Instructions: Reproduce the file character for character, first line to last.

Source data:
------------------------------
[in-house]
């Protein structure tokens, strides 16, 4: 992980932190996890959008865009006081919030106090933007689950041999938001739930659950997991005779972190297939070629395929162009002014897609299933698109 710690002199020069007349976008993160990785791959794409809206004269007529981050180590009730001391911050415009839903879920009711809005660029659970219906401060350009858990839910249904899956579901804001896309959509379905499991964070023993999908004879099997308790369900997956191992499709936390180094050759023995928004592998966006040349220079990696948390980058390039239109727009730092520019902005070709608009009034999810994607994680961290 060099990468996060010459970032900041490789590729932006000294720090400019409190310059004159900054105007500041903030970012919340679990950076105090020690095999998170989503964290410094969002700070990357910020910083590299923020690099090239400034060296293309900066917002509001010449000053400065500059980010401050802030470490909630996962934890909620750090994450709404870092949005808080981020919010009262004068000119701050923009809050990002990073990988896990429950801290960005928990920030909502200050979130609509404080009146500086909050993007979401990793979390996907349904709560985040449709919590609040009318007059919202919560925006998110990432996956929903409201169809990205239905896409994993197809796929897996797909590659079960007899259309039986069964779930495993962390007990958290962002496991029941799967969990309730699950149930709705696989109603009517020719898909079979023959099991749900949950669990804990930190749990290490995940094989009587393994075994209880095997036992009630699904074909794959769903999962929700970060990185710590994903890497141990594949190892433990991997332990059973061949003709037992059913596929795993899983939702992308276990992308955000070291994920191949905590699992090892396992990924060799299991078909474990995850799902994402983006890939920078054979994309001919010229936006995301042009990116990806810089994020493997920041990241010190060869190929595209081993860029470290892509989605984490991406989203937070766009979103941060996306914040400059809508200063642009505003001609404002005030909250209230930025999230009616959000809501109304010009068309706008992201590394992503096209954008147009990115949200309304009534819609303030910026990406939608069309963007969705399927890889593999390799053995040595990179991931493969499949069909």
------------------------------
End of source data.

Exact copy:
[in-house]
């Protein structure tokens, strides 16, 4: 992980932190996890959008865009006081919030106090933007689950041999938001739930659950997991005779972190297939070629395929162009002014897609299933698109 710690002199020069007349976008993160990785791959794409809206004269007529981050180590009730001391911050415009839903879920009711809005660029659970219906401060350009858990839910249904899956579901804001896309959509379905499991964070023993999908004879099997308790369900997956191992499709936390180094050759023995928004592998966006040349220079990696948390980058390039239109727009730092520019902005070709608009009034999810994607994680961290 060099990468996060010459970032900041490789590729932006000294720090400019409190310059004159900054105007500041903030970012919340679990950076105090020690095999998170989503964290410094969002700070990357910020910083590299923020690099090239400034060296293309900066917002509001010449000053400065500059980010401050802030470490909630996962934890909620750090994450709404870092949005808080981020919010009262004068000119701050923009809050990002990073990988896990429950801290960005928990920030909502200050979130609509404080009146500086909050993007979401990793979390996907349904709560985040449709919590609040009318007059919202919560925006998110990432996956929903409201169809990205239905896409994993197809796929897996797909590659079960007899259309039986069964779930495993962390007990958290962002496991029941799967969990309730699950149930709705696989109603009517020719898909079979023959099991749900949950669990804990930190749990290490995940094989009587393994075994209880095997036992009630699904074909794959769903999962929700970060990185710590994903890497141990594949190892433990991997332990059973061949003709037992059913596929795993899983939702992308276990992308955000070291994920191949905590699992090892396992990924060799299991078909474990995850799902994402983006890939920078054979994309001919010229936006995301042009990116990806810089994020493997920041990241010190060869190929595209081993860029470290892509989605984490991406989203937070766009979103941060996306914040400059809508200063642009505003001609404002005030909250209230930025999230009616959000809501109304010009068309706008992201590394992503096209954008147009990115949200309304009534819609303030910026990406939608069309963007969705399927890889593999390799053995040595990179991931493969499949069909």